2 Geo. Mason L. Rev. (Student Ed.) 53 (1994-1995)
Retaliation: The Genesis of a Law and the Evolution toward International Cooperation: An Application of Game Theory to Modern International Conflicts; Radinsky, Marla

handle is hein.journals/gmulr2 and id is 59 raw text is: 1994]

RETALIATION: THE GENESIS OF A LAW AND THE
EVOLUTION TOWARD INTERNATIONAL COOPERATION:
AN APPLICATION OF GAME THEORY TO MODERN
INTERNATIONAL CONFLICTS
INTRODUCTION
Retaliation is often regarded as a threat to the goal of coopera-
tion.1 However, historical lessons illustrate some ways in which retalia-
tion can lead to eventual cooperation. Over time, retaliation or the
threat of retaliation has encouraged tribes, individuals, and nations to
enter into agreements and treaties, to establish and codify new rules of
law, and to allow enforcement of such rules and agreements. Lex ta-
lionis, the law of retribution as defined in the Old Testament, limited
retaliation to punishment of the same extent.' Although lex talionis
was useful in restraining violence,3 today it nonetheless provides the
optimal illustration of an inefficient rule. After the inception of this
eye-for-an-eye rule, the heads of the feuding tribes cooperated, thus
reducing bloodshed within their respective groups and preventing clan
warfare.5 History reveals that these utility-maximizing' individuals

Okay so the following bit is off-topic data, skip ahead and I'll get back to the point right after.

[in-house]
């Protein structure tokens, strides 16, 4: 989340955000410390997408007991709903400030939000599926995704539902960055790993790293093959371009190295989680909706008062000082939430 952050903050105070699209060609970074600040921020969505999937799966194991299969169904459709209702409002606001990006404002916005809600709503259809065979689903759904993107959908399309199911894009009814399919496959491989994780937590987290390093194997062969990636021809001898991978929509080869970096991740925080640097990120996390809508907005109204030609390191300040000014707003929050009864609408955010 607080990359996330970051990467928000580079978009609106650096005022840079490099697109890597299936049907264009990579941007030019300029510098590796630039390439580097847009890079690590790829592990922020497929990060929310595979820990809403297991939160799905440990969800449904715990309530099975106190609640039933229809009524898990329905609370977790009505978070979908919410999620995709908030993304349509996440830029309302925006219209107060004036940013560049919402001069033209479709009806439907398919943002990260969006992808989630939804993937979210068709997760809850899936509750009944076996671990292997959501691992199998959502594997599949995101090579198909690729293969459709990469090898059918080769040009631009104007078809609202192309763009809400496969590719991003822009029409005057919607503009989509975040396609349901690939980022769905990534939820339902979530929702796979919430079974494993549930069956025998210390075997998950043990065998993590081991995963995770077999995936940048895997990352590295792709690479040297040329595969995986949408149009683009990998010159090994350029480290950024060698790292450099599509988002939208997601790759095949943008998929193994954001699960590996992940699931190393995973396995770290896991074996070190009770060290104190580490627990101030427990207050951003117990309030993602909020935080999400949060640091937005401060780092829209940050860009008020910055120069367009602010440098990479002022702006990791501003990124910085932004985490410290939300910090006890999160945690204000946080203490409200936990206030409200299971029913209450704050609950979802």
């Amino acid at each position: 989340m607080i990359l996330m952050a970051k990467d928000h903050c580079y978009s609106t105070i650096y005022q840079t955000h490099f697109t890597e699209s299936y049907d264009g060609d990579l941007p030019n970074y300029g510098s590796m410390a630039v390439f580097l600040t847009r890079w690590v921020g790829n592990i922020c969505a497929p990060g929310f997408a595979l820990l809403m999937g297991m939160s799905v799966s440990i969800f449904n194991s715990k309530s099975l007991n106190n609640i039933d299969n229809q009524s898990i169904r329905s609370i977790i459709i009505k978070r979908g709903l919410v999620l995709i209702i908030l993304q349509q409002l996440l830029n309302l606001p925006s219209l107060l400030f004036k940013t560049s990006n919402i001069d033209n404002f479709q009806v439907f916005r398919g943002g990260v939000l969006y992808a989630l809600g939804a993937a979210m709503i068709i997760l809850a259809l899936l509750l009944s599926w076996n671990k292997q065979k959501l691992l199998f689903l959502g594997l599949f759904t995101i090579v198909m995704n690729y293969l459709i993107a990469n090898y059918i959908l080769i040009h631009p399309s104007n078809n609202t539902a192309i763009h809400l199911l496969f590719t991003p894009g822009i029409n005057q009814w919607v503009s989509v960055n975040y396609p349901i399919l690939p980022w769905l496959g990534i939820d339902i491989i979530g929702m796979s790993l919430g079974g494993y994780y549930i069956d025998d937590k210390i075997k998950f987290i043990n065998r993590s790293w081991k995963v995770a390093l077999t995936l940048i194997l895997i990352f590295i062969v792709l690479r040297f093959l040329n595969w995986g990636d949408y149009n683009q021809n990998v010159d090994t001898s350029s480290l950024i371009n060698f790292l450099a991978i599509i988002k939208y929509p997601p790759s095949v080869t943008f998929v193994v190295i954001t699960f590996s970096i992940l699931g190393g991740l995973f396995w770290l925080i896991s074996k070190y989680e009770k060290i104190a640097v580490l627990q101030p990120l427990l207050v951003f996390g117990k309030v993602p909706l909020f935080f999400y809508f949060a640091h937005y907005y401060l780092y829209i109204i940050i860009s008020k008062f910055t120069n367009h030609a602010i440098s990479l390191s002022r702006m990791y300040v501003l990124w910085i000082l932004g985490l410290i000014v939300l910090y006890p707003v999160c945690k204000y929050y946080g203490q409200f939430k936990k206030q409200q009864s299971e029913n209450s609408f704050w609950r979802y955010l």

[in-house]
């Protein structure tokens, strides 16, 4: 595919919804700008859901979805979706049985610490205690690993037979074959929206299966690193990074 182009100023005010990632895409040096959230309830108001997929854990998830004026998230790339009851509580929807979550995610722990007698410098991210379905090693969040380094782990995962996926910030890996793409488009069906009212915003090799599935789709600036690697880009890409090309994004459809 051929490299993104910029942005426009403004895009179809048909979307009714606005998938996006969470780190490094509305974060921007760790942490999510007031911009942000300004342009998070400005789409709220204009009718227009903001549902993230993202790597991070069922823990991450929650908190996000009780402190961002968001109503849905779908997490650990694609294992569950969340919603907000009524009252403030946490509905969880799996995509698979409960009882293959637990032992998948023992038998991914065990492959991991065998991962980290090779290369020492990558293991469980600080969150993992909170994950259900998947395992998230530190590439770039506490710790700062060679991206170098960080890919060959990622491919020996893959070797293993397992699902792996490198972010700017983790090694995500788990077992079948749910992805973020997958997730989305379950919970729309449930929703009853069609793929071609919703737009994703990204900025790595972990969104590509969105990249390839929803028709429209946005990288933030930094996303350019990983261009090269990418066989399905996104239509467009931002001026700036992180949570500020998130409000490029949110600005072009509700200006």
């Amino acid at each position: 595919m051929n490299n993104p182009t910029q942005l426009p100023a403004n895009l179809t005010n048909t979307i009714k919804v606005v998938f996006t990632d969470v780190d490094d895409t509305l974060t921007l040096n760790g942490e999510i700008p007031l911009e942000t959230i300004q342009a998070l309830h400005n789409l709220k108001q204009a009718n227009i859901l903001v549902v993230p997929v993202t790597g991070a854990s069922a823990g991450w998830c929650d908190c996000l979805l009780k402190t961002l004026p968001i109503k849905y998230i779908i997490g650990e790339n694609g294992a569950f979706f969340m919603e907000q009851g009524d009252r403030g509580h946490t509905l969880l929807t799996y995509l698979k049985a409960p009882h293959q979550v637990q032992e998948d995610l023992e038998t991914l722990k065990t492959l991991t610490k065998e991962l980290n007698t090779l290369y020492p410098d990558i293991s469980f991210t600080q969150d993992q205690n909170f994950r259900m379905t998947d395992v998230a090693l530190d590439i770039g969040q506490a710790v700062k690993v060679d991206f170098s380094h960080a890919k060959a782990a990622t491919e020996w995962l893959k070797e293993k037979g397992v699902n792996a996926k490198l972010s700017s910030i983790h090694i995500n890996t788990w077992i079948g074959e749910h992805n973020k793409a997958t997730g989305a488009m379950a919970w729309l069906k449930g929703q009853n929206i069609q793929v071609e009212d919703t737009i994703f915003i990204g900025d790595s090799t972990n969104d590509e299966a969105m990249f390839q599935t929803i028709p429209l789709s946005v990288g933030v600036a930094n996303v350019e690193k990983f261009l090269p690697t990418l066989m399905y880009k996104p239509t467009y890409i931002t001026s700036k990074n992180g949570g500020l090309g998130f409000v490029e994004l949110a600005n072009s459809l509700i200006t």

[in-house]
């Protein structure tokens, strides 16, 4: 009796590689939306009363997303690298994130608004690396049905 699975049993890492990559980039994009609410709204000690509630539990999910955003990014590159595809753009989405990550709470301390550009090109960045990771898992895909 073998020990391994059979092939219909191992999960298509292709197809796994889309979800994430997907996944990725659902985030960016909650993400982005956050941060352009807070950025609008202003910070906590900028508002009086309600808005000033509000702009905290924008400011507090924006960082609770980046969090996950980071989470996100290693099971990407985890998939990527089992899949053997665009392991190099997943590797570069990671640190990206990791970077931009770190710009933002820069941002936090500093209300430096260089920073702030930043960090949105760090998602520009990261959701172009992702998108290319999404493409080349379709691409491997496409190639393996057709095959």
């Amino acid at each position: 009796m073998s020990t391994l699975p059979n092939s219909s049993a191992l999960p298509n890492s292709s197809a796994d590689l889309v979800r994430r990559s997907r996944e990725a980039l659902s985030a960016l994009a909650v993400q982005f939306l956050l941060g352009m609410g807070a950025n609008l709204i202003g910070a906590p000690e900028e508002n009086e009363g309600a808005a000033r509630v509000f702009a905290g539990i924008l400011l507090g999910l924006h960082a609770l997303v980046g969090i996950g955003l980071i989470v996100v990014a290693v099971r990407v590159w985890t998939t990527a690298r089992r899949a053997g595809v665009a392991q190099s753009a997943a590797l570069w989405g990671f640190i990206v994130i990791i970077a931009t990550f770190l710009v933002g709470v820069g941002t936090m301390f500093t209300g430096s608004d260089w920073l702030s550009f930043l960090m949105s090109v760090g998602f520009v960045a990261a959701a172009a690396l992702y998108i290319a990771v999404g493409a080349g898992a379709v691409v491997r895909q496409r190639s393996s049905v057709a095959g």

contracted out of this rule of retaliation by attempting to buy out the
victims' right to retaliation with pecuniary compensation.' Eventually,
the threat of harsh retaliation led these tribal heads to establish a sys-
' See, e.g., ROBERT FISHER & SCOTT BROWN, GETTING TOGETHER 197-202 (1988) (sug-
gesting that a retaliatory strategy on relationship building could lead to a downward spiral of
actions and reactions).
2 See PIETRO MARONGUI & GRAEME NEWMAN. VENGENCE: THE FIGHT AGAINST INJUSTICE
22 (1987).
1 See FRANCESCO PARISI, LIABILITY FOR NEGLIGENCE AND JUDICIAL DISCRETION 35 (2d ed.
1992).
The rule of lex talionis was inefficient for the community at large in the sense that it
promoted conduct that wasted resources. Although the rule helped to curb violence, it nonetheless
encouraged unnecessary killings. Richard A. Posner suggests that an inefficient rule such as this
would be commonly labeled unjust. See RICHARD A. POSNER, ECONOMIC ANALYSIS OF LAW 27
(4th ed. 1992).
' See PARISI, supra note 3, at44-45.
' This assumes, of course, that the leaders of these feuding tribes were seeking to maximize
their utility (happiness, pleasure, satisfaction). Such an assumption is warranted since a tribal
leader would surely want to prevent the loss of its members (who by contributing to the workload
increase utility).
' See PARISI, supra note 3, at 39, 45.

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